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Why the Internet needs Monica Lewinsky
As the first victim of Internet scandal, Monica Lewinsky offers important lessons for our digital age.
It’s hard to imagine anyone wanting to trade places with Monica Lewinsky. Not only is she destined to be remembered in textbooks as the “other woman” in one of America’s most infamous sex scandals (culminating in the first presidential impeachment since Reconstruction), but she continues to be a cheap and popular punchline in the contemporary zeitgeist. A decade-and-a-half may have passed since her name was a staple in headline news and talk-show monologues, but “Lewinsky” is still synonymous with everything from soapy political melodrama in general to the specific sex act she performed on President Bill Clinton.
Viewed from this perspective, it’s hardly surprising that she eventually returned to the spotlight in an attempt to revise her public identity. More striking is the fact that her recent speech at Forbes’ “30 Under 30 Summit” not only offered valuable insights about her role in America, but by extension drew attention to how the Internet has fundamentally changed our culture. Even as political pundits speculate as to her potential effect on Hillary Clinton’s probable presidential campaign or debate whether she should be chiefly remembered as a victim or villain (all of which, it must be emphasized, are valid questions) we shouldn’t overlook the universal lesson Americans can pick up from both Lewinsky’s legacy.
As the first major scandal of the digital age—political or otherwise—the Clinton-Lewinsky scandal proved that the Internet was a game-changer in the public’s relationship with notable people, from politicians and celebrities to recipients of Warhol’s “fifteen minutes of fame.”
To be clear, there were plenty of presidential sex scandals before Clinton took office (see: Thomas Jefferson and Sally Hemings, Grover Cleveland and Maria Halpin, Franklin Roosevelt and Lucy Rutherford, John Kennedy and Judith Exner, et al). One of the main reasons Clinton’s illicit liaison nearly cost him the presidency, however, was that it occurred just as the Internet was beginning to come into its own.
As Lewinsky explained:
Thanks to the internet and a website that at the time was scarcely known outside of Washington D.C. (but a website most of us know today called the Drudge Report), within 24 hours [of the story being scooped and leaked online] I became a public figure, not just in the United States but around the entire globe. As far as major news stories were concerned, this was the very first time that the traditional media was usurped by the Internet.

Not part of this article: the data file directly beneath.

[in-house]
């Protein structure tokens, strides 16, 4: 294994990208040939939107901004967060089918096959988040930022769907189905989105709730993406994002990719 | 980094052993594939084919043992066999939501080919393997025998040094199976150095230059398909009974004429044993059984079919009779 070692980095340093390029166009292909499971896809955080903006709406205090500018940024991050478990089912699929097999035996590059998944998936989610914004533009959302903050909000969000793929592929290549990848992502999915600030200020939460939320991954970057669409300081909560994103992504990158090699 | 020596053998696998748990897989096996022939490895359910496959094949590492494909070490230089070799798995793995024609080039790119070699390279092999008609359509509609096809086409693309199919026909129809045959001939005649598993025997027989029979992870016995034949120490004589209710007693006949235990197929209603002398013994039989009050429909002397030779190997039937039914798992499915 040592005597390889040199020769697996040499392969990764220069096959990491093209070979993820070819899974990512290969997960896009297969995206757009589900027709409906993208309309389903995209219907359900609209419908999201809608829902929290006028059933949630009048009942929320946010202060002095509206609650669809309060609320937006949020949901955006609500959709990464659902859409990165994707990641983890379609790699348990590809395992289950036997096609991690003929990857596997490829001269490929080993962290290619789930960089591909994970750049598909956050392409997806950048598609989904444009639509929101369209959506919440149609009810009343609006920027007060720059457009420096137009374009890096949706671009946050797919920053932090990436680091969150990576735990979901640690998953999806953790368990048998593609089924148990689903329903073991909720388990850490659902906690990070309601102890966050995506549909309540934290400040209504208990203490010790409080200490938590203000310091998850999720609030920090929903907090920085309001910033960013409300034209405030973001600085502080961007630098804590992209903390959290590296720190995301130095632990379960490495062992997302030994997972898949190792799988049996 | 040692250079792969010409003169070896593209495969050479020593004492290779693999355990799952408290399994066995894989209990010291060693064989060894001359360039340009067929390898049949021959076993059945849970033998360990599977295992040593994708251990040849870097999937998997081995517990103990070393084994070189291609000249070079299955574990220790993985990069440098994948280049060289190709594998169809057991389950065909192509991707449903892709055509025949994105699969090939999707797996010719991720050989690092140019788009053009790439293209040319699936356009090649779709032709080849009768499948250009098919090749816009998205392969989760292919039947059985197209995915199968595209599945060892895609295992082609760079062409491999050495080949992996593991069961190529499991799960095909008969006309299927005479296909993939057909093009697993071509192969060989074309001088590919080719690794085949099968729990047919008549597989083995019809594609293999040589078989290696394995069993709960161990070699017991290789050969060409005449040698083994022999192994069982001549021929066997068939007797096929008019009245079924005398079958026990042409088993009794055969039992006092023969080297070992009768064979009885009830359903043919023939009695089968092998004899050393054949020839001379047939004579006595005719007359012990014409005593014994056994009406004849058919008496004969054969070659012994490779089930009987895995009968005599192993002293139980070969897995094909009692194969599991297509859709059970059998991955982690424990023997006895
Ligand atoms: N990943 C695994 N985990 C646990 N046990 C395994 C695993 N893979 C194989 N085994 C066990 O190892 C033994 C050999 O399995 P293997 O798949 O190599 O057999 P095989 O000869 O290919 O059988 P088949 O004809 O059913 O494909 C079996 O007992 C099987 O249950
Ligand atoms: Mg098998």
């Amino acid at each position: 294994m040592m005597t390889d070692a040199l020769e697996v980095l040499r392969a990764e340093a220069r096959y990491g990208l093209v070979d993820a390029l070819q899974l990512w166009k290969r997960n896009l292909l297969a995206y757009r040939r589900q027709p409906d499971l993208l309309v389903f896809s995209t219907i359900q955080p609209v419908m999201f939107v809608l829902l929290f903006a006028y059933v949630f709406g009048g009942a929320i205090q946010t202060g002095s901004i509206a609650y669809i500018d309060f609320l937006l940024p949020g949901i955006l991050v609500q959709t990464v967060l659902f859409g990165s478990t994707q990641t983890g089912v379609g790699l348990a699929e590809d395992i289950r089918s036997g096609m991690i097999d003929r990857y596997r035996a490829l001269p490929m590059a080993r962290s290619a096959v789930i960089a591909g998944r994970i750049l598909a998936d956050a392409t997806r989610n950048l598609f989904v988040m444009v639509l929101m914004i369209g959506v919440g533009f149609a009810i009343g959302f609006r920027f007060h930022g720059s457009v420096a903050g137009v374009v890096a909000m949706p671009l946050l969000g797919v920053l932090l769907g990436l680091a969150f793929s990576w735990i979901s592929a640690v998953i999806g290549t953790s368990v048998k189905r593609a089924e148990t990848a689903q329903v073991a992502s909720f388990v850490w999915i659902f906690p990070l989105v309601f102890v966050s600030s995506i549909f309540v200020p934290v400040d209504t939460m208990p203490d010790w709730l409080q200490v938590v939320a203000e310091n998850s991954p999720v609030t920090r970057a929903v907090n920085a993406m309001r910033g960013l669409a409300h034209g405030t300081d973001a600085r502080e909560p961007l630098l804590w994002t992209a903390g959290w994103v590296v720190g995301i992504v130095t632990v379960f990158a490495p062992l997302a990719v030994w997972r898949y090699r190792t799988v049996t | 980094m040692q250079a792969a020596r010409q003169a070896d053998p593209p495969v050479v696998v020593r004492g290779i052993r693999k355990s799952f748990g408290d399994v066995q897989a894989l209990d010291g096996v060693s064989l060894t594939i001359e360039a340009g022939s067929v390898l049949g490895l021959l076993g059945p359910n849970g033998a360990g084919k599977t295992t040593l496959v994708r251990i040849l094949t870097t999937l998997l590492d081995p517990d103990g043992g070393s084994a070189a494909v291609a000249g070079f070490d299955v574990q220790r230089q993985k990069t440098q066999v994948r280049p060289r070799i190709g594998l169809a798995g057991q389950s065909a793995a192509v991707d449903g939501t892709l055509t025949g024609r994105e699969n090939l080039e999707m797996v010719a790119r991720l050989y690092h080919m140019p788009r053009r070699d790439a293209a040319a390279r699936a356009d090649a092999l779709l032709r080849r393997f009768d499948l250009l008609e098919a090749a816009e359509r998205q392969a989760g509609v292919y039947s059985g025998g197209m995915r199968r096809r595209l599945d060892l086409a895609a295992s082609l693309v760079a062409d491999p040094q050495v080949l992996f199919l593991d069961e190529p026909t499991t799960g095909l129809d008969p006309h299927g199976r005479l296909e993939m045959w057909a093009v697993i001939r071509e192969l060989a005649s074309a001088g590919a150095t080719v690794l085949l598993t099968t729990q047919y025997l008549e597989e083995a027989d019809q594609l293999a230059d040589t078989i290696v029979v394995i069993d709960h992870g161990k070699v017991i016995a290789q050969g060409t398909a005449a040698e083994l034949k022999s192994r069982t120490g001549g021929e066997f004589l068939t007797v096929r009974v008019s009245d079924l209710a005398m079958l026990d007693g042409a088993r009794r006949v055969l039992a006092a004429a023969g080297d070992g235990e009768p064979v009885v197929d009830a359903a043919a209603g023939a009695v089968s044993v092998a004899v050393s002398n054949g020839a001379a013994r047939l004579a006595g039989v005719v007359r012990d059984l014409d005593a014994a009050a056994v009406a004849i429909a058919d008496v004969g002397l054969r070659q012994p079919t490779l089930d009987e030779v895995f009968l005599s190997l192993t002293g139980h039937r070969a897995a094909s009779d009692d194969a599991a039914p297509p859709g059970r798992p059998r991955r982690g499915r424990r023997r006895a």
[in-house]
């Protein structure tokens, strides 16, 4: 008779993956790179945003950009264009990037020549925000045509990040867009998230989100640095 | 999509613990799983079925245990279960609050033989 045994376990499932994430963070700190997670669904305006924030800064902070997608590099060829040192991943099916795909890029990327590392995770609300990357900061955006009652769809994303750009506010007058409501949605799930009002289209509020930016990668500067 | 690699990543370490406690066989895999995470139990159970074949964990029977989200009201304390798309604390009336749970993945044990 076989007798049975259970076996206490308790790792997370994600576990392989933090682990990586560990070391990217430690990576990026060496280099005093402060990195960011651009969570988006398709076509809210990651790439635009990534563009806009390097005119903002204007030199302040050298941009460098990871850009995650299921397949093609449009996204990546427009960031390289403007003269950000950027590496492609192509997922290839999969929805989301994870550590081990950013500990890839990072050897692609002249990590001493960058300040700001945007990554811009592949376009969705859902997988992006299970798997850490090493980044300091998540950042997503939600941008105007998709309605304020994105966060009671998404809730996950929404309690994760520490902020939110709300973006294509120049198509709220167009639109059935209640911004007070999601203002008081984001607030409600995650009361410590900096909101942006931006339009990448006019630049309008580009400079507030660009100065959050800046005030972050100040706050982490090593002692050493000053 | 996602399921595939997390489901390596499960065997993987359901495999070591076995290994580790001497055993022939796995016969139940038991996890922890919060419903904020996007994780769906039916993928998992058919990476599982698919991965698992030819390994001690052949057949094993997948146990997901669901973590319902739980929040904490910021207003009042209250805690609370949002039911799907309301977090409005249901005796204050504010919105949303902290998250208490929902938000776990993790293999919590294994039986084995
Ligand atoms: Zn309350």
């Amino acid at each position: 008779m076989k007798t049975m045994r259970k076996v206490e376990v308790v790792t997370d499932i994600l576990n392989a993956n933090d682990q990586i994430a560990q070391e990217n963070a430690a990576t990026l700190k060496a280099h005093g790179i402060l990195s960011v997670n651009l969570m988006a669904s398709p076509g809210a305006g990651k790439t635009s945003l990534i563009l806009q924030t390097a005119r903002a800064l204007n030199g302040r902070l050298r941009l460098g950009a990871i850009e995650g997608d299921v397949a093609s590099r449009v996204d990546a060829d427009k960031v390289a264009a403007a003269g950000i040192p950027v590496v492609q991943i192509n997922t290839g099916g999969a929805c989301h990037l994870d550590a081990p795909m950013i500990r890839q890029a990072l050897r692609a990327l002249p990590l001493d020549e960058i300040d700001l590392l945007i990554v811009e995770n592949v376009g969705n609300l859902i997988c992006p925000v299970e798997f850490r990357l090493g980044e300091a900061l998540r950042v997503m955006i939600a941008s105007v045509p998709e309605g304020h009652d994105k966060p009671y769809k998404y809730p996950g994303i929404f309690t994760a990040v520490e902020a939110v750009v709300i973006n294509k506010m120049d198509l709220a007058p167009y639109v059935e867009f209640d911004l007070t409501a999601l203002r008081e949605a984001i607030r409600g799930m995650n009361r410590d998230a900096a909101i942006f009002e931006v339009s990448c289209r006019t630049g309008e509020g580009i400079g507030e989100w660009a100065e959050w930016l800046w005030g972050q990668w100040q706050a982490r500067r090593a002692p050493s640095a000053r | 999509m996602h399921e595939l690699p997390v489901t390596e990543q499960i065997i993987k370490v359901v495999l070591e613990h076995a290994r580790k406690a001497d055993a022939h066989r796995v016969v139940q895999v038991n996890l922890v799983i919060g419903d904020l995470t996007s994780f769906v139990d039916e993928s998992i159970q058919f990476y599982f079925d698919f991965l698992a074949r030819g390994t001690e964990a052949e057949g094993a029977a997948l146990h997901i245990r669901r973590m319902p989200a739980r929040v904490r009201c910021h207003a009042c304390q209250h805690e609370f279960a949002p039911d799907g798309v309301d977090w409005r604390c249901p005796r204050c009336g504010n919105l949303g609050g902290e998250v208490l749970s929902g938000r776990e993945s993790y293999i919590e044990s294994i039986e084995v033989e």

For Clinton, the main consequence here was scandal and impeachment, both of which marred his reputation without overshadowing the public’s esteem for his impressive record as president. Lewinsky, on the other hand, became “the first person to have their reputation completely destroyed worldwide via the Internet.” Her subsequent emotional ordeal was nothing short of hellish:
The experience of shame and humiliation online is different than offline. There is no way to wrap your mind around where the humiliation ends—there are no borders. It honestly feels like the whole world is laughing at you… I couldn’t imagine ever showing my face in public again. I cringed. I yelled. I sobbed. And the mantra continued: I just want to die.
As she notes, all of this happened to Lewinsky before the rise of Facebook, Twitter, and YouTube. In short, before social media and society’s growing dependence on the Internet made everything exponentially worse.
To be fair, Lewinsky’s claim of having been an early victim of cyberbullying is somewhat flawed. Although she draws comparisons to the likes of Jennifer Lawrence and Tyler Clementi, the former was victimized by acts of theft and sexual exploitation, while the latter fell prey to a malicious prank that drove him to suicide. Lewinsky, on the other hand, was actually involved in harming innocent parties through her actions (i.e., Hillary and Chelsea Clinton).